A United States of Africa is not a new vision.
In fact the creation of a continental union of Africa’s countries into one country has its origins dating back long before Muammar Gaddafi’s vision of a United States of Africa.
In fact, Muammar Gaddafi’s vision of a United States of Africa, came from the creator's of this very website and series of blogs, The USA4USAfrica Internet Coalition started by Mark Wood in 1996.
Gaddafi answered an email and fax forwarded ti him by a Libyan newspaper which was alerted to the early United States of Africa web.
The Europeans had long held trading forts along the African coast.
They would trade with the African nations and empires for natural resources, goods and enslaved humans. Europeans even engaged in battles between one another to maintain control over these major economic trading ports. But, the Europeans dare not venture into interior Africa, with some exceptions: northern and southern Africa.
Many people, especially those living outside of Africa, tend to forget that the independent nations of Africa today have political borders that are a result of the lines that were drawn on a map at the Berlin Conference of 1884-1885. No Africans were included in this meeting. The border lines were drawn with a total disregard to the existing ethnic groups, a disregard to the existing kingdoms, empires and city states and a disregard to the existing cultures of the continent of Africa. The European Scramble for Africa began at its most aggressive pace.
African nations began to gain their independence from European powers during the 1950s and 1960s.
In 1975 Angola gained its independence from Portugal. In 1980 Zimbabwe gained its independence from its white Bristh-African Apartheid government. Finally, South Africa gained independence when in 1994 Apartheid officially ended as law and the majority black native African population could vote.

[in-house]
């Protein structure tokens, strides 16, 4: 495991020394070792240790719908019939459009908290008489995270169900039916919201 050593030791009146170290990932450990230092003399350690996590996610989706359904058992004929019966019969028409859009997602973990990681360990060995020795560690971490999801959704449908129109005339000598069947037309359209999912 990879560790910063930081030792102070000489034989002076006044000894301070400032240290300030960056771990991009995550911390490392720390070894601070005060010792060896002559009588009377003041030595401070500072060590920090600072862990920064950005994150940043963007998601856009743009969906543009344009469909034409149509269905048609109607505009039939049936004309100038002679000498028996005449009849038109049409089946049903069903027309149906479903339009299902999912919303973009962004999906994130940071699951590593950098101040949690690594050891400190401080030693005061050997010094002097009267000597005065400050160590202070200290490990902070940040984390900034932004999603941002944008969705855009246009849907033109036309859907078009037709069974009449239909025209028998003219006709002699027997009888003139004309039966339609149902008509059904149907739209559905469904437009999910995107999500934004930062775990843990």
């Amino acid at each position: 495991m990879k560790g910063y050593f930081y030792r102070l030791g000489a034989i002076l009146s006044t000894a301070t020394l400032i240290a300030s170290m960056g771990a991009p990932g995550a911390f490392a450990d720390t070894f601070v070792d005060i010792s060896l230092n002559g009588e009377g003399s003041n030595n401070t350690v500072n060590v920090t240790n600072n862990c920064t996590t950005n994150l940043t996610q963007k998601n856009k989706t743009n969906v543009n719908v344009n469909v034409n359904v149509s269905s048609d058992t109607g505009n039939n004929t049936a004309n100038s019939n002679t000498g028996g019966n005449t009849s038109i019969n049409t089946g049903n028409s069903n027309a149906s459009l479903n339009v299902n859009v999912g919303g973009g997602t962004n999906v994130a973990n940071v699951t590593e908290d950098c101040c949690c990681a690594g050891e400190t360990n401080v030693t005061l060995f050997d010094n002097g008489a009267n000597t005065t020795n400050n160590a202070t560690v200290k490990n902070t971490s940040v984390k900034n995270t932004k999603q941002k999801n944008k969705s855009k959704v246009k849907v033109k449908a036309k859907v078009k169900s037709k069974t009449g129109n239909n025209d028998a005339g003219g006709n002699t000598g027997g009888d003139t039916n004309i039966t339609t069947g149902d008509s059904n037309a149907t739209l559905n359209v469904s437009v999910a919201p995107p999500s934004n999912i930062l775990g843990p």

Today, some view that the Scramble for Africa now has expanded to India, China and the United States, with Europe always keeping pace.
History has shown that Europe’s wealth has supported the European diaspora once European nations began to depart from some of their traditional class systems. India’s modern wealth has boosted the wealth of Indians in the diaspora, China’s modern wealth and Japan’s modern wealth also supports the populations in each of their diasporas.
Of course there are many who do not shared in the economic benefits. Just as in the United States where many are middle class. Yet, there are still many who are in the economic under class in the United States regardless of the nation’s wealth.
Would a United States of Africa begin to provide more economic wealth for Africans and for the entire African diaspora? Is a United States of Africa a threat to those wanting Africa’s natural resources?
See the recent time-line of events creating the United States of Africa below.